FLOWERY BRANCH, Ga. (AP) When a quarterback drops back to pass against the Atlanta Falcons, there's no need to worry about getting sacked.
Or even taking a hit.
The Falcons are the only team in the NFL without a sack after the first two weeks of the season. In fact, they've only been credited with one hit on the quarterback - and that came as they surrendered a 76-yard touchdown pass to the Cincinnati Bengals this past Sunday.
On Monday, the Falcons (1-1) went through an evening walkthrough at their suburban training facility, staying on the field nearly a half-hour after sundown as they prepared to face the Tampa Bay Buccaneers (0-2) on a short week.
''It was getting a little dark out there,'' receiver Devin Hester said with a smile. ''And the mosquitoes started biting.''
If only the pass rushers showed a little bite.
The Falcons are paying a heavy price for their failure to bring in someone who can provide consistent pressure off the edge, whether through the draft or in free agency. They haven't ranked in the top half of the league in sacks since 2008 - Mike Smith's first season as coach - and there's no sign of anything changing this year.
At times, Smith has gotten defensive about the paltry sack numbers, saying it's just as important to force the quarterback into hurried throws. But even he can't defend what he's seen through two weeks.
''We've got to put more pressure on the quarterback,'' he said. ''It's not where we want to be at after the first two games. I think that's translated into us not playing the type of defense that we want. We haven't been able to pressure the quarterback, nor have we been able to stop the run. That's two issues that we definitely have to address and get better at.''
Really, the Falcons have no one to blame but themselves.
General manager Thomas Dimitroff, who came to Atlanta the same year as Smith, has not picked a defensive end higher than the fourth round. The only one to make any sort of contribution is Kroy Biermann, an undersized end who has never had more than five sacks in a season.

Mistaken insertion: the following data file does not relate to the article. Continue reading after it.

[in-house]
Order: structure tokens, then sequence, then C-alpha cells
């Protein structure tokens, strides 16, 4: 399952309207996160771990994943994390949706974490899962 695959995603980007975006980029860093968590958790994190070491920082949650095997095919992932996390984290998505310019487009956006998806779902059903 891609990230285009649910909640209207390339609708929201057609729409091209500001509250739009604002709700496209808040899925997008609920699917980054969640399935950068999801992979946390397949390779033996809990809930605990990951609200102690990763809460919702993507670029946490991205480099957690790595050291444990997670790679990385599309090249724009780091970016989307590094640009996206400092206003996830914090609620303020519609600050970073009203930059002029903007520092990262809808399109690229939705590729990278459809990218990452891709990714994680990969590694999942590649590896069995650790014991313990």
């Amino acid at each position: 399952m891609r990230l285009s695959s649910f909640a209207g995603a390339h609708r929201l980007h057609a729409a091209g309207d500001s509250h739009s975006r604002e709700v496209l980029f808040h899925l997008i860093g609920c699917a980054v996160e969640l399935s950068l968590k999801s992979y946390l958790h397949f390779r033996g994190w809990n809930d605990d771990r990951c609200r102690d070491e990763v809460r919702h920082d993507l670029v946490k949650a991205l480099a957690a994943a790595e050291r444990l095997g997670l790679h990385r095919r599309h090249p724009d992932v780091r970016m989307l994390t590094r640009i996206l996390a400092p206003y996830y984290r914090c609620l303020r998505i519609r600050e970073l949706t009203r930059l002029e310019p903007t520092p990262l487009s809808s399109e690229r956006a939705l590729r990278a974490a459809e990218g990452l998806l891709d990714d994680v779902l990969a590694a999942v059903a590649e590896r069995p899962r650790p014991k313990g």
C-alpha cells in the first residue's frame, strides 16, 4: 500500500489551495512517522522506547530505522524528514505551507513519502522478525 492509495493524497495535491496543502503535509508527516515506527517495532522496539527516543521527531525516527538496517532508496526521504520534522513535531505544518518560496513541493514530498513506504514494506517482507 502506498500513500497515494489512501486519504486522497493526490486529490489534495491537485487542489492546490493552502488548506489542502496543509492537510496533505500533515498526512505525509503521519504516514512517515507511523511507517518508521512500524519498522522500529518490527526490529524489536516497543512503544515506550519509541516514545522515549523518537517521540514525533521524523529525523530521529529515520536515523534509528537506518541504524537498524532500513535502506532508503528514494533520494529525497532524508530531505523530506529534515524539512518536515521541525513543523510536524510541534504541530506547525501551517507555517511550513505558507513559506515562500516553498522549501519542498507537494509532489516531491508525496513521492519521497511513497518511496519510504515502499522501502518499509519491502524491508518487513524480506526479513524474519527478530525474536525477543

The only player to post double-digit sacks during the Dimitroff-Smith era is John Abraham, whose signing by the Falcons preceded the current regime.
This year, more of the same.
Or, should we say, even less.
''The ball's coming out quick,'' defensive tackle Jonathan Babineaux said. ''We've just go to continue to plug away, continue to work together as a unit.''
Atlanta hoped to improve its pass rush by signing bulky defensive tackles Paul Soliai and Tyson Jackson, figuring that would tighten up the run defense, force opponents into more passing situations, and make the quarterback a more inviting target.
But the Bengals rushed for 170 yards in their dominating 24-10 victory - it wasn't really that close - and the Falcons have surrendered an average of 154.5 yards through two games, a dismal 26th in the early league rankings.
This looks like a good week to turn things around.
On Thursday night, the Falcons will face a Buccaneers team that ranks near the bottom of the league in total yards and scoring average after losing its first two games. If the guys up front can do a better job pressuring Tampa Bay quarterback Josh McCown, Atlanta's promising secondary should get more of a chance to shine.
If not, it's going to be a long season.
''We help the D-line. The D-line helps us,'' cornerback Desmond Trufant said. ''If we cover better, maybe they can get to the quarterback better.''
NOTES: Good news for the Falcons on the injury front: left tackle Jake Matthews is expected to play against the Buccaneers. Matthews was listed as limited following the walkthrough, but Smith expects him to fully participate in Tuesday's practice. ''It's the first time in my life I've had to sit out a game with an injury,'' Matthews said. ... Gabe Carimi, who started in Matthews' spot, could remain in the lineup even if the rookie returns. Right tackle Lamar Holmes struggled against the Bengals, making it possible that Carimi will shift sides.
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